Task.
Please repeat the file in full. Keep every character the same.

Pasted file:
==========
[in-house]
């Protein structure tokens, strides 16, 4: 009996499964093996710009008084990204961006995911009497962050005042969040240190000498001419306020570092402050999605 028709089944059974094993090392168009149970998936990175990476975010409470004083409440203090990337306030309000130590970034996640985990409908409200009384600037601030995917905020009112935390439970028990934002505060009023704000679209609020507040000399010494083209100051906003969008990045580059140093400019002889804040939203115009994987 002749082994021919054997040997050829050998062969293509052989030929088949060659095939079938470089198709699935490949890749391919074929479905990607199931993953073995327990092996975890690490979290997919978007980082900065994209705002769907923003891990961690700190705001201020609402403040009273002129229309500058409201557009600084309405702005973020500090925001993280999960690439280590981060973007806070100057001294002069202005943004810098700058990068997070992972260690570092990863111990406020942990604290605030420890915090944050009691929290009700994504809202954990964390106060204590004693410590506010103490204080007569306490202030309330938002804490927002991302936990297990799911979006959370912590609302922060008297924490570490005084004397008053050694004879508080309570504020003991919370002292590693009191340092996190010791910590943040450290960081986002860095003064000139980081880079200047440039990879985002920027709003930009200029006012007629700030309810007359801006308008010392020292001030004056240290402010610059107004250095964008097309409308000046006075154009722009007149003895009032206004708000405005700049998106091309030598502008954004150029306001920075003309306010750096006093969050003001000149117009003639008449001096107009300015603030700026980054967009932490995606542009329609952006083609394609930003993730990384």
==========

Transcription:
[in-house]
């Protein structure tokens, strides 16, 4: 009996499964093996710009008084990204961006995911009497962050005042969040240190000498001419306020570092402050999605 028709089944059974094993090392168009149970998936990175990476975010409470004083409440203090990337306030309000130590970034996640985990409908409200009384600037601030995917905020009112935390439970028990934002505060009023704000679209609020507040000399010494083209100051906003969008990045580059140093400019002889804040939203115009994987 002749082994021919054997040997050829050998062969293509052989030929088949060659095939079938470089198709699935490949890749391919074929479905990607199931993953073995327990092996975890690490979290997919978007980082900065994209705002769907923003891990961690700190705001201020609402403040009273002129229309500058409201557009600084309405702005973020500090925001993280999960690439280590981060973007806070100057001294002069202005943004810098700058990068997070992972260690570092990863111990406020942990604290605030420890915090944050009691929290009700994504809202954990964390106060204590004693410590506010103490204080007569306490202030309330938002804490927002991302936990297990799911979006959370912590609302922060008297924490570490005084004397008053050694004879508080309570504020003991919370002292590693009191340092996190010791910590943040450290960081986002860095003064000139980081880079200047440039990879985002920027709003930009200029006012007629700030309810007359801006308008010392020292001030004056240290402010610059107004250095964008097309409308000046006075154009722009007149003895009032206004708000405005700049998106091309030598502008954004150029306001920075003309306010750096006093969050003001000149117009003639008449001096107009300015603030700026980054967009932490995606542009329609952006083609394609930003993730990384």